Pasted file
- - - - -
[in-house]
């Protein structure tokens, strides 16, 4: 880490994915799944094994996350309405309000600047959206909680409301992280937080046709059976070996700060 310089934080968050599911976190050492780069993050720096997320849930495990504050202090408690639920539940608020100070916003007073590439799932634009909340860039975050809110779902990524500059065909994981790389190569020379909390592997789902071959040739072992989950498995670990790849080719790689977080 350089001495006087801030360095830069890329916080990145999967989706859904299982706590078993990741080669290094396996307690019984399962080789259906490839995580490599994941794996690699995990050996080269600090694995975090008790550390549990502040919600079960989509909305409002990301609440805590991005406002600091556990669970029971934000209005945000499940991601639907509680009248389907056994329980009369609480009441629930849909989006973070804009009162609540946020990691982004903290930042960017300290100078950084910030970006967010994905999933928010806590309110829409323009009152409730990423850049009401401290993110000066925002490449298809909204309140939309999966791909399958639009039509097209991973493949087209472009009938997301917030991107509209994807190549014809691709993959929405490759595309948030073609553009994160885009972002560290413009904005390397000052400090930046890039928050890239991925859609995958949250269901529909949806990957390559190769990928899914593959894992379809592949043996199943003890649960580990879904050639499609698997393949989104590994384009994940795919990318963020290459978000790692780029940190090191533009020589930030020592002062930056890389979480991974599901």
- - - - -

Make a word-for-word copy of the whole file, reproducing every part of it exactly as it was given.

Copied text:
[in-house]
């Protein structure tokens, strides 16, 4: 880490994915799944094994996350309405309000600047959206909680409301992280937080046709059976070996700060 310089934080968050599911976190050492780069993050720096997320849930495990504050202090408690639920539940608020100070916003007073590439799932634009909340860039975050809110779902990524500059065909994981790389190569020379909390592997789902071959040739072992989950498995670990790849080719790689977080 350089001495006087801030360095830069890329916080990145999967989706859904299982706590078993990741080669290094396996307690019984399962080789259906490839995580490599994941794996690699995990050996080269600090694995975090008790550390549990502040919600079960989509909305409002990301609440805590991005406002600091556990669970029971934000209005945000499940991601639907509680009248389907056994329980009369609480009441629930849909989006973070804009009162609540946020990691982004903290930042960017300290100078950084910030970006967010994905999933928010806590309110829409323009009152409730990423850049009401401290993110000066925002490449298809909204309140939309999966791909399958639009039509097209991973493949087209472009009938997301917030991107509209994807190549014809691709993959929405490759595309948030073609553009994160885009972002560290413009904005390397000052400090930046890039928050890239991925859609995958949250269901529909949806990957390559190769990928899914593959894992379809592949043996199943003890649960580990879904050639499609698997393949989104590994384009994940795919990318963020290459978000790692780029940190090191533009020589930030020592002062930056890389979480991974599901």